Persons, places and things: Listening with ears, eyes and heart


By Barb Arland-Fye
Colin’s trips to the bookcase in our living room every five to 10 minutes to select and return books evolved into a compulsive habit that distracted him and the rest of his family. I decided to initiate a “contract” with my son — one book per hour from the bookcase. Our contracts, usually spoken, help our son with autism to negotiate change in his life.

The first Saturday evening of our contract was challenging. Colin kept me on my toes monitoring the clock to make sure he didn’t sneak in books from the living room before the allotted period. “I like to read all the books in your bookcase,” he told me with a pleading look on his face. “But you can’t read multiple books in five minutes,” I explained. “Now you can take time enjoying one book.” Still, I wondered whether the contract might seem like a punishment to him. My husband Steve agreed the contract was necessary for our son’s sake and our sanity.

The concept of synodality that Pope Francis inspired the Catholic Church to embrace entered my mind. How can I listen more effectively to my son, with the “ears of my heart?” What is he trying to tell us about his need to have multiple books in his possession for just five to 10 minutes at a time?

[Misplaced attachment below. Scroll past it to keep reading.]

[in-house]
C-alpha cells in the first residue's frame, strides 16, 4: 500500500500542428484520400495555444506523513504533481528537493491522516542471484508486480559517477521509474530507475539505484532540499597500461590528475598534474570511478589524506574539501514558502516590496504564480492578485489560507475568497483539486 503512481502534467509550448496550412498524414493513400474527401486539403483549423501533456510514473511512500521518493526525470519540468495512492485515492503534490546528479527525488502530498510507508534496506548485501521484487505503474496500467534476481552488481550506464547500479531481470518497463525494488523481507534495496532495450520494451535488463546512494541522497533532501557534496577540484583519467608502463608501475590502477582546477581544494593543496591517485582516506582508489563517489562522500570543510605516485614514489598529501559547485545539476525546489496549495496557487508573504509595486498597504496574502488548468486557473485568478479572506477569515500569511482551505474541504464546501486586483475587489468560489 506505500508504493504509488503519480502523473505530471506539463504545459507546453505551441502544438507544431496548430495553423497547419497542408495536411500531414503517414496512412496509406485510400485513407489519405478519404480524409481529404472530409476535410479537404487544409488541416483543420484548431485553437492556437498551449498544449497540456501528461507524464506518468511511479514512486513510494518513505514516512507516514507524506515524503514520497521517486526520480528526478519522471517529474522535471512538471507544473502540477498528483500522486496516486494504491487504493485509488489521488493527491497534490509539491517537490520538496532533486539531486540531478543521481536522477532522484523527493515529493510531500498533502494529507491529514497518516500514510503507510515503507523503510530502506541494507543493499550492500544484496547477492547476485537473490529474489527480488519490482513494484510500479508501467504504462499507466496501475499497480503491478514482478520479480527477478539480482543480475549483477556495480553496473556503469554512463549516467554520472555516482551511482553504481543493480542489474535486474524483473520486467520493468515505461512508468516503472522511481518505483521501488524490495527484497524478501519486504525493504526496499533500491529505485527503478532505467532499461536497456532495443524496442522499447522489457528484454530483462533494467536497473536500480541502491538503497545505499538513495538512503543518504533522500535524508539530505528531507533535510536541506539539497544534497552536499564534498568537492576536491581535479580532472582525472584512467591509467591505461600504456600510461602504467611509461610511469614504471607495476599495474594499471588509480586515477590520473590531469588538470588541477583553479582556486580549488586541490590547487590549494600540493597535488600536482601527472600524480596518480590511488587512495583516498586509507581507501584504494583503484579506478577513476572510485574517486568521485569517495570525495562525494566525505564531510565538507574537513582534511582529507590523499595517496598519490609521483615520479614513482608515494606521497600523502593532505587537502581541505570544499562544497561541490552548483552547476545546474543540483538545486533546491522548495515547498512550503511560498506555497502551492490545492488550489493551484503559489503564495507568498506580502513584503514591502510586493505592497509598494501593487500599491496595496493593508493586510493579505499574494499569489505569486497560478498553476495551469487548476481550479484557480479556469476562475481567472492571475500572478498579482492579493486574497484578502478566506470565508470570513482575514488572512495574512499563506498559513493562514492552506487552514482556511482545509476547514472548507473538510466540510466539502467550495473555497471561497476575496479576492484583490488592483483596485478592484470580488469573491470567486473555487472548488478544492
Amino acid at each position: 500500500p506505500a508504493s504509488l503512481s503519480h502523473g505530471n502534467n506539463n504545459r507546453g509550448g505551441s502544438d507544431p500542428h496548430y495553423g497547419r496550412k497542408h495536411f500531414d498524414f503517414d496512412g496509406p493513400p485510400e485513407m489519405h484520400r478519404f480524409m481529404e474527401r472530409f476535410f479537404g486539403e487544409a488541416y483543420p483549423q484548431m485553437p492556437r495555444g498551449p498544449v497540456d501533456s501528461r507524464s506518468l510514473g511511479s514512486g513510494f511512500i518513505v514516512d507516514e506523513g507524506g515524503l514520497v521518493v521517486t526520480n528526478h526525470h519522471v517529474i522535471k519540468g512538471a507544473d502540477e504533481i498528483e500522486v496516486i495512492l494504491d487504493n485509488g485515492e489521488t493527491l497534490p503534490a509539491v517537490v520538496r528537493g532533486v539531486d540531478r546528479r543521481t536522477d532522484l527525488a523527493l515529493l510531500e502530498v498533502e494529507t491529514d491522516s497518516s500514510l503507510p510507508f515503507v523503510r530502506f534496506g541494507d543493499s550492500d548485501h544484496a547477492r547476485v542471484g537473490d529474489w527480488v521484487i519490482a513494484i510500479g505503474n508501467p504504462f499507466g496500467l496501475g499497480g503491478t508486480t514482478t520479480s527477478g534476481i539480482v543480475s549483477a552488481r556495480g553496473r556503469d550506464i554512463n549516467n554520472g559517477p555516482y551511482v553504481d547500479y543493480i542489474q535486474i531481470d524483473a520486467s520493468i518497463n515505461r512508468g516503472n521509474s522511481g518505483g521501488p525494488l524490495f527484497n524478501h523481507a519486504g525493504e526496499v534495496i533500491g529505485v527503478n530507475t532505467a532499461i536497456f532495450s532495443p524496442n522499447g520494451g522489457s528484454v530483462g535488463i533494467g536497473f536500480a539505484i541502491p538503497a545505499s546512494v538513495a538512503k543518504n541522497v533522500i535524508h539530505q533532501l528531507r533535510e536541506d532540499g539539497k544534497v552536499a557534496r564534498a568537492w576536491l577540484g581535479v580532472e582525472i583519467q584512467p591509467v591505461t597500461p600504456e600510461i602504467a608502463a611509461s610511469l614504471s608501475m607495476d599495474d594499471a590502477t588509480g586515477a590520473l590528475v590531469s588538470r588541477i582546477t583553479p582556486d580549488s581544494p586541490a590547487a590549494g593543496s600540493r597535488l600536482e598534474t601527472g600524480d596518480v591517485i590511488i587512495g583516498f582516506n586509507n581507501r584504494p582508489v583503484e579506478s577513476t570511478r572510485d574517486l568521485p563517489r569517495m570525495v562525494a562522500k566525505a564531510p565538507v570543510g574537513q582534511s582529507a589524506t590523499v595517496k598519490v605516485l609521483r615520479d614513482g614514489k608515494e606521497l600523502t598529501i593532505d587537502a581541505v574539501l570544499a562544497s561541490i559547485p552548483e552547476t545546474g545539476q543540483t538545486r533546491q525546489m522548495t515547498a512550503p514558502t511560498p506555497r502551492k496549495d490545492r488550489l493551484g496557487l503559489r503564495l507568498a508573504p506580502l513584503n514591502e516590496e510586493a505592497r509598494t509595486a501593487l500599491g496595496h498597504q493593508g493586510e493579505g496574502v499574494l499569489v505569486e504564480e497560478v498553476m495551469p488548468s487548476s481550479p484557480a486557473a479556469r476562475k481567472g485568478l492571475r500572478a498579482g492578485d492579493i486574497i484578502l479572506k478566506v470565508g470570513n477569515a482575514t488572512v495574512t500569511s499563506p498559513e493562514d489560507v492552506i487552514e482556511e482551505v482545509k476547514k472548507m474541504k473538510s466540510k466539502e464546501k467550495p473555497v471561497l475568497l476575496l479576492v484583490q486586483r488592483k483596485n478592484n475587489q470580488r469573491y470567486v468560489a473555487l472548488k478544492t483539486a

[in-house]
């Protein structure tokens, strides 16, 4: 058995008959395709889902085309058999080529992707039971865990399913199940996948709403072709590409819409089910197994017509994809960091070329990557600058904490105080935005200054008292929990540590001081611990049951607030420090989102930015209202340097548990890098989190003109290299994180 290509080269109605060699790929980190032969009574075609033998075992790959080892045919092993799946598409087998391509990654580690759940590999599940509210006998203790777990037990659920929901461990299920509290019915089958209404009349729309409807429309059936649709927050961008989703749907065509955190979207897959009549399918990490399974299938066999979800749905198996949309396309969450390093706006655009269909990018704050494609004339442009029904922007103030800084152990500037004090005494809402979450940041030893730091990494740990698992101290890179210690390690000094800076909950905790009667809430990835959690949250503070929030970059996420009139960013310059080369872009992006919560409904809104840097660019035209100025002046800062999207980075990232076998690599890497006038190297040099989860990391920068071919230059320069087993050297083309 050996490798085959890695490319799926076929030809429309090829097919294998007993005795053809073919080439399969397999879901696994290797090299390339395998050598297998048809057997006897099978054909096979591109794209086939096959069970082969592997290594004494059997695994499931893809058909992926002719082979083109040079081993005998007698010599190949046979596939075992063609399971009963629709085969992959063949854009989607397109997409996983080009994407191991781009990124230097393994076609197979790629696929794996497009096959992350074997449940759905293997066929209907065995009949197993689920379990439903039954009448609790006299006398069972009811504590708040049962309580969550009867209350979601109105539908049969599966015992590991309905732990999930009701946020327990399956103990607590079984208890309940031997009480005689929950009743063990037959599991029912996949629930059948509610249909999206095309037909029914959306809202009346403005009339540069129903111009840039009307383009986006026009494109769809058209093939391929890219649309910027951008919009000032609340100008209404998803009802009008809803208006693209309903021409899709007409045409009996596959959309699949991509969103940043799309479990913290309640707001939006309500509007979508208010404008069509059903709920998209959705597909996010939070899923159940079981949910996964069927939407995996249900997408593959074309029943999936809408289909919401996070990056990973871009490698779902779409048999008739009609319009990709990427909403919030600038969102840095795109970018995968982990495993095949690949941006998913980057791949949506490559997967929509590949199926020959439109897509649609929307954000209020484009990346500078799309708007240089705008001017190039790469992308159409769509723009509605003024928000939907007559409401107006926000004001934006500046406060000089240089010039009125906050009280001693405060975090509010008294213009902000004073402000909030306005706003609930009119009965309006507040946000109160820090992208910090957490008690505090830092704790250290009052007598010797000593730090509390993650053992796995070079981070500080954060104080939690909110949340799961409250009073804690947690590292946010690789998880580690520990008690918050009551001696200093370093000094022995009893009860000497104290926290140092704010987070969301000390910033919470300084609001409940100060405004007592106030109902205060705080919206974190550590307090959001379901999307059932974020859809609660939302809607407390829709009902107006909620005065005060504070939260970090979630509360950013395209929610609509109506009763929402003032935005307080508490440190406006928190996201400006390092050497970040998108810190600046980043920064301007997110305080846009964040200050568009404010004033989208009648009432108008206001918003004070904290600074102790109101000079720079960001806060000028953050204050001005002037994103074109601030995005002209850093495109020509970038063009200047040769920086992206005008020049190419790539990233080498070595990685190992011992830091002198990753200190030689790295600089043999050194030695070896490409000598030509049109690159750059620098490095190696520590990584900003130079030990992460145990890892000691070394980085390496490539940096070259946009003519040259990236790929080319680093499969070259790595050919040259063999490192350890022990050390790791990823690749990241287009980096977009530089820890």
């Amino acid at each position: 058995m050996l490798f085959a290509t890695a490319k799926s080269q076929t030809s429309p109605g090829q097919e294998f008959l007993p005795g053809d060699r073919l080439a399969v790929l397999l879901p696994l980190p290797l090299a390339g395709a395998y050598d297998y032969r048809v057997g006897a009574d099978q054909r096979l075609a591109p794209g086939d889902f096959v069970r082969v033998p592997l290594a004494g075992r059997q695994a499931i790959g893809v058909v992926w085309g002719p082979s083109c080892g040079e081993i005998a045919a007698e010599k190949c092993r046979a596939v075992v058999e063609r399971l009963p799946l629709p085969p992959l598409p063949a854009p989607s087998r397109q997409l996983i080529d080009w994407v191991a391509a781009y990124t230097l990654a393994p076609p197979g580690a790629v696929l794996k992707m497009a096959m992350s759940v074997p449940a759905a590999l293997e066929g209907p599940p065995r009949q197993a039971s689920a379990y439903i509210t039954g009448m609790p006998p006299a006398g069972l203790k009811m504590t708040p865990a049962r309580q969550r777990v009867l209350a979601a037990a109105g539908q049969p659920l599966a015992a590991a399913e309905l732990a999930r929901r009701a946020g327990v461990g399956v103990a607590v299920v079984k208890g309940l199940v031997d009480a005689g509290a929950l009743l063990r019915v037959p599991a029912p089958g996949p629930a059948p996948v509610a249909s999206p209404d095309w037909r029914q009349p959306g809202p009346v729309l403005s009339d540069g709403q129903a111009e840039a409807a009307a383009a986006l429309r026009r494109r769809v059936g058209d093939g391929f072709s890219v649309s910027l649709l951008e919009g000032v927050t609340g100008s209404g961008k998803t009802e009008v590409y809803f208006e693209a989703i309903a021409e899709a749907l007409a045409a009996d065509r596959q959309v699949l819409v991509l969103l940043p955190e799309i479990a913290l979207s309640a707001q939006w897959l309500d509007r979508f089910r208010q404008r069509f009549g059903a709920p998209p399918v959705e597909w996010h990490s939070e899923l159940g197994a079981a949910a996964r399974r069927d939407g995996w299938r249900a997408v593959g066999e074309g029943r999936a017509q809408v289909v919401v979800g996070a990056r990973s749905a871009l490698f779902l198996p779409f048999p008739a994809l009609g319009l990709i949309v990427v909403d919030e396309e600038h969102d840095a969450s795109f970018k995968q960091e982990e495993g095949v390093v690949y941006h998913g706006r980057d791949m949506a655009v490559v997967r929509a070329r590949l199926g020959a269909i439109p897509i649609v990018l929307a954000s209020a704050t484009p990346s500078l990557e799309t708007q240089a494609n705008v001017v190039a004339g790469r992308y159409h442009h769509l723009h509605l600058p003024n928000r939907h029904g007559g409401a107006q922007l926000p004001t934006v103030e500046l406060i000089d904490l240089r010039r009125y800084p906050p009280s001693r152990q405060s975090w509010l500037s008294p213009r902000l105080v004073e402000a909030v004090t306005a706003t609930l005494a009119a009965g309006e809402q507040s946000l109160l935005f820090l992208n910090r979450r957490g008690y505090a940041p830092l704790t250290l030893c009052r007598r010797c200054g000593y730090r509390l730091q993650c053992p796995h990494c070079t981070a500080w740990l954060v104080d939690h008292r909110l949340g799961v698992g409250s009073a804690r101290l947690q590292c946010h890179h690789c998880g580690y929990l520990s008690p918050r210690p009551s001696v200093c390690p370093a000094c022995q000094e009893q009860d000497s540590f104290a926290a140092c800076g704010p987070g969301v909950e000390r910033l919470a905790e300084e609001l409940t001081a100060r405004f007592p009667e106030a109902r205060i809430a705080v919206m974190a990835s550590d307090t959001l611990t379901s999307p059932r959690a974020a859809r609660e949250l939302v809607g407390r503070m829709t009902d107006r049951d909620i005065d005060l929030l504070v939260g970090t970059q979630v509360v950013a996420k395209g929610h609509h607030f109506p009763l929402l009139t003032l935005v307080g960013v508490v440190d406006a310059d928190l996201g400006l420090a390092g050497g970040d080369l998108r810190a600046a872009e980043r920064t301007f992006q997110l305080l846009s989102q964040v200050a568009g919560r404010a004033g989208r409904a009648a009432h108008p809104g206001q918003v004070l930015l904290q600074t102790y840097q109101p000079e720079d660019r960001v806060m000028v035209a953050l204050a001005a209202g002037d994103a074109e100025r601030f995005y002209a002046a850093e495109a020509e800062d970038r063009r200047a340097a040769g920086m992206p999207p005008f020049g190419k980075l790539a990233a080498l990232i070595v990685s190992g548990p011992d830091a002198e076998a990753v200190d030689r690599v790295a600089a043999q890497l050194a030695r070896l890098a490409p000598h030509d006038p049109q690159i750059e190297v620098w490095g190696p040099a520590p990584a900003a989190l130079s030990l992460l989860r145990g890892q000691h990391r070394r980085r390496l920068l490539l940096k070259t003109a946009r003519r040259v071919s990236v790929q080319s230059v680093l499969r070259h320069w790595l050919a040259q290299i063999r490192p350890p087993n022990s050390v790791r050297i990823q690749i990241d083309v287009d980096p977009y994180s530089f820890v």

I’ve prayed for a key to unlock the door to Colin’s mind. Last Sunday, as I walked through the hallway, I heard Colin call out to his brother in a panicked voice, “Patrick, I don’t know which book to pick.” I asked Colin, “Why don’t you know which book to choose?” He didn’t know the answer but said he usually chooses political or military books. I helped him choose one.


As he sat down in his chair with his book for the allotted hour, I said, “Colin, the books in our library won’t change. They will always be there for you to read.” “People change,” he said. It seemed like a moment of God’s grace, the opening of a door to understanding. Change frightens Colin. Could he be worried that if he doesn’t “hold on” to as many books as possible during each visit with us, they might go away?

He grows close to people easily, including staff from the agency that provides living skills support, and misses them when they leave. Patrick, the person Colin loves most, now spends time with our family on Sundays but no longer on Saturdays so that he has time for other pursuits. The change saddens Colin. We have tried to help Colin focus on the joy of getting together as a family on Sundays.

God always provides but sometimes we don’t recognize the gift immediately. When some of his favorite staff have moved on in their own journeys, new staff arrive who grow to care about Colin deeply. I view that blessing with awe.

“We all have ears, but many times even those with perfect hearing are unable to hear another person,” Pope Francis said in his World Day of Social Communications this past January. Listening, the Holy Father said, “concerns the whole person, not just the sense of hearing.”

Pope Francis seemed to be speaking to me, providing a reminder to listen with my ears, eyes and heart. The book contract with Colin is one way to help him trust that it is OK to let go of something while still holding on to what is precious to us.

(Contact Barb Arland-Fye at

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